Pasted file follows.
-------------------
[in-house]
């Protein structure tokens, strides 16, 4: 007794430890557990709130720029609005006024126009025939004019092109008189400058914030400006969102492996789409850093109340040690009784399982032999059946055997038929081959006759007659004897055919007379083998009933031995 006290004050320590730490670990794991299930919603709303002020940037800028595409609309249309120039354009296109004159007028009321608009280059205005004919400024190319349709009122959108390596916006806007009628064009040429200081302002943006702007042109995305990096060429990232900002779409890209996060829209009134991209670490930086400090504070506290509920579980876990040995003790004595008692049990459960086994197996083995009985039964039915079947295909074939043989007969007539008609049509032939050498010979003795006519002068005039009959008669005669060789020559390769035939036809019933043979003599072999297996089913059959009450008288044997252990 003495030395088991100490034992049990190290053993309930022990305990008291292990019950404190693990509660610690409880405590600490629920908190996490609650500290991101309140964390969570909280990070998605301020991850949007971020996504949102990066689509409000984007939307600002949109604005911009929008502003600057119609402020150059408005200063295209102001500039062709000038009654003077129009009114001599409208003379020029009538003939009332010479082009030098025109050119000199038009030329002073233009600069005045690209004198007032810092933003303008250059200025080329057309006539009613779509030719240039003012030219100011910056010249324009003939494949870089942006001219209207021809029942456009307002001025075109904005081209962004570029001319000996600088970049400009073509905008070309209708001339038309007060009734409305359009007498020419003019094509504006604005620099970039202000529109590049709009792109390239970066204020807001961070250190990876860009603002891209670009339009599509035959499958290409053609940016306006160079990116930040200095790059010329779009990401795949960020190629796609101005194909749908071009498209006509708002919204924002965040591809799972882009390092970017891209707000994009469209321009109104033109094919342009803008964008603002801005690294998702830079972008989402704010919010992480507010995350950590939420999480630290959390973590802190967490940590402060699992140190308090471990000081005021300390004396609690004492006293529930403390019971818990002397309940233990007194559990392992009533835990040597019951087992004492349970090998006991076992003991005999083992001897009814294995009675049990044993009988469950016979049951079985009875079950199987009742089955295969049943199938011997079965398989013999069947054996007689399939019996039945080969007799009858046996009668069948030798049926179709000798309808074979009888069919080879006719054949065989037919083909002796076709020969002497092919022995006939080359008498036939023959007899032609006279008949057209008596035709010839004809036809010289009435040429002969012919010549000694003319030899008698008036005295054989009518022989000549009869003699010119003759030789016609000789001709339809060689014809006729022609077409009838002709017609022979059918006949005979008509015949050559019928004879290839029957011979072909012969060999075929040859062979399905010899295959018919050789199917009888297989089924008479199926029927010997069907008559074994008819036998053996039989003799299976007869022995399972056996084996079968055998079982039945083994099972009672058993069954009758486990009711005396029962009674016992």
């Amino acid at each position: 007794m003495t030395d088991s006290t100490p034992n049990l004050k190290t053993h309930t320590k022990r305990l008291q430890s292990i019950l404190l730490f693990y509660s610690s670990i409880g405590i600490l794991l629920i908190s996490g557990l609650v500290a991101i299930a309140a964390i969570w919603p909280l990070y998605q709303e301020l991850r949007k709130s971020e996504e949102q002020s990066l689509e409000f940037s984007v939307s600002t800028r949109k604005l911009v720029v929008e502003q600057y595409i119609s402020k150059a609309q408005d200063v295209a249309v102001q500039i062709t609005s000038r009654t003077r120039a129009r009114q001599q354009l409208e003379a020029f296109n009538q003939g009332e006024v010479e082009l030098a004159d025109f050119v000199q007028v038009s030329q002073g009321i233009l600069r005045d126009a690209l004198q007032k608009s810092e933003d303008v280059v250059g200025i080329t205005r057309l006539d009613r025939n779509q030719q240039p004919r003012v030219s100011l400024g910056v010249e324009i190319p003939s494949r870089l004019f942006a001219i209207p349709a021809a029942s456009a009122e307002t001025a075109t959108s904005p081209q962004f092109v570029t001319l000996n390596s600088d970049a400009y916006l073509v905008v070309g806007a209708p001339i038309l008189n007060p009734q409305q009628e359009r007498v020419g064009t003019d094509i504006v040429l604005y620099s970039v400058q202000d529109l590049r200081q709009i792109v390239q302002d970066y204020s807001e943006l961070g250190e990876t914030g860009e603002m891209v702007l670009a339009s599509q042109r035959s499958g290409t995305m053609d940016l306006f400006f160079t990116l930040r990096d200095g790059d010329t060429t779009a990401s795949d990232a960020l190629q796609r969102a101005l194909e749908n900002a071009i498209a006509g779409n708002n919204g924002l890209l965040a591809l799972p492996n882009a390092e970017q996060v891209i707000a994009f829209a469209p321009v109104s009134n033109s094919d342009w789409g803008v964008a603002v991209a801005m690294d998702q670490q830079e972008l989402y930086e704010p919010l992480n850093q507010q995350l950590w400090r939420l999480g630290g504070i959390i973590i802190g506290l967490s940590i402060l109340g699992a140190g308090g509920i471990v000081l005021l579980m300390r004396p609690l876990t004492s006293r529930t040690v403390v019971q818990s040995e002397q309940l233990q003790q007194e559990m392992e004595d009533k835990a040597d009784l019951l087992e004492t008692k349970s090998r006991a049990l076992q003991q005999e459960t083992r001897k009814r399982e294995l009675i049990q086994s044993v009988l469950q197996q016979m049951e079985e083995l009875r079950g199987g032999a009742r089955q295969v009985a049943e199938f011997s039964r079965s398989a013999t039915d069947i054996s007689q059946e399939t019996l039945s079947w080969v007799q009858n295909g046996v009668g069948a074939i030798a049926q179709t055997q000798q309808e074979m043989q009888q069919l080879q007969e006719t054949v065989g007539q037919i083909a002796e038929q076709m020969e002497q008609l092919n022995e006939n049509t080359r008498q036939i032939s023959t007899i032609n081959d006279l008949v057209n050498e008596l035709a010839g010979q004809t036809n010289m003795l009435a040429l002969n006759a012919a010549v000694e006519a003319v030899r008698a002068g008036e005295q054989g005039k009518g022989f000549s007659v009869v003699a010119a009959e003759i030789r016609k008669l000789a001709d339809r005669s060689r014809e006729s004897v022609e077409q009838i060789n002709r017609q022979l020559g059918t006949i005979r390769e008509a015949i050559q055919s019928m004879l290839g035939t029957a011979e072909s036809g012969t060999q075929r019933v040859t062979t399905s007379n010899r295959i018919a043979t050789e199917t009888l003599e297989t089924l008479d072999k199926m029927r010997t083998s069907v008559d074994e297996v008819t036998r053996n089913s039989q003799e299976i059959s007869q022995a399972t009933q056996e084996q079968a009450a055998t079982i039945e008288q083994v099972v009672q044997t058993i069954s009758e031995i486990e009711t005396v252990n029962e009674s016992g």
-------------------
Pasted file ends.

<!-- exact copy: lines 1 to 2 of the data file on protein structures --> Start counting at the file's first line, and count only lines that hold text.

[in-house]
């Protein structure tokens, strides 16, 4: 007794430890557990709130720029609005006024126009025939004019092109008189400058914030400006969102492996789409850093109340040690009784399982032999059946055997038929081959006759007659004897055919007379083998009933031995 006290004050320590730490670990794991299930919603709303002020940037800028595409609309249309120039354009296109004159007028009321608009280059205005004919400024190319349709009122959108390596916006806007009628064009040429200081302002943006702007042109995305990096060429990232900002779409890209996060829209009134991209670490930086400090504070506290509920579980876990040995003790004595008692049990459960086994197996083995009985039964039915079947295909074939043989007969007539008609049509032939050498010979003795006519002068005039009959008669005669060789020559390769035939036809019933043979003599072999297996089913059959009450008288044997252990 003495030395088991100490034992049990190290053993309930022990305990008291292990019950404190693990509660610690409880405590600490629920908190996490609650500290991101309140964390969570909280990070998605301020991850949007971020996504949102990066689509409000984007939307600002949109604005911009929008502003600057119609402020150059408005200063295209102001500039062709000038009654003077129009009114001599409208003379020029009538003939009332010479082009030098025109050119000199038009030329002073233009600069005045690209004198007032810092933003303008250059200025080329057309006539009613779509030719240039003012030219100011910056010249324009003939494949870089942006001219209207021809029942456009307002001025075109904005081209962004570029001319000996600088970049400009073509905008070309209708001339038309007060009734409305359009007498020419003019094509504006604005620099970039202000529109590049709009792109390239970066204020807001961070250190990876860009603002891209670009339009599509035959499958290409053609940016306006160079990116930040200095790059010329779009990401795949960020190629796609101005194909749908071009498209006509708002919204924002965040591809799972882009390092970017891209707000994009469209321009109104033109094919342009803008964008603002801005690294998702830079972008989402704010919010992480507010995350950590939420999480630290959390973590802190967490940590402060699992140190308090471990000081005021300390004396609690004492006293529930403390019971818990002397309940233990007194559990392992009533835990040597019951087992004492349970090998006991076992003991005999083992001897009814294995009675049990044993009988469950016979049951079985009875079950199987009742089955295969049943199938011997079965398989013999069947054996007689399939019996039945080969007799009858046996009668069948030798049926179709000798309808074979009888069919080879006719054949065989037919083909002796076709020969002497092919022995006939080359008498036939023959007899032609006279008949057209008596035709010839004809036809010289009435040429002969012919010549000694003319030899008698008036005295054989009518022989000549009869003699010119003759030789016609000789001709339809060689014809006729022609077409009838002709017609022979059918006949005979008509015949050559019928004879290839029957011979072909012969060999075929040859062979399905010899295959018919050789199917009888297989089924008479199926029927010997069907008559074994008819036998053996039989003799299976007869022995399972056996084996079968055998079982039945083994099972009672058993069954009758486990009711005396029962009674016992």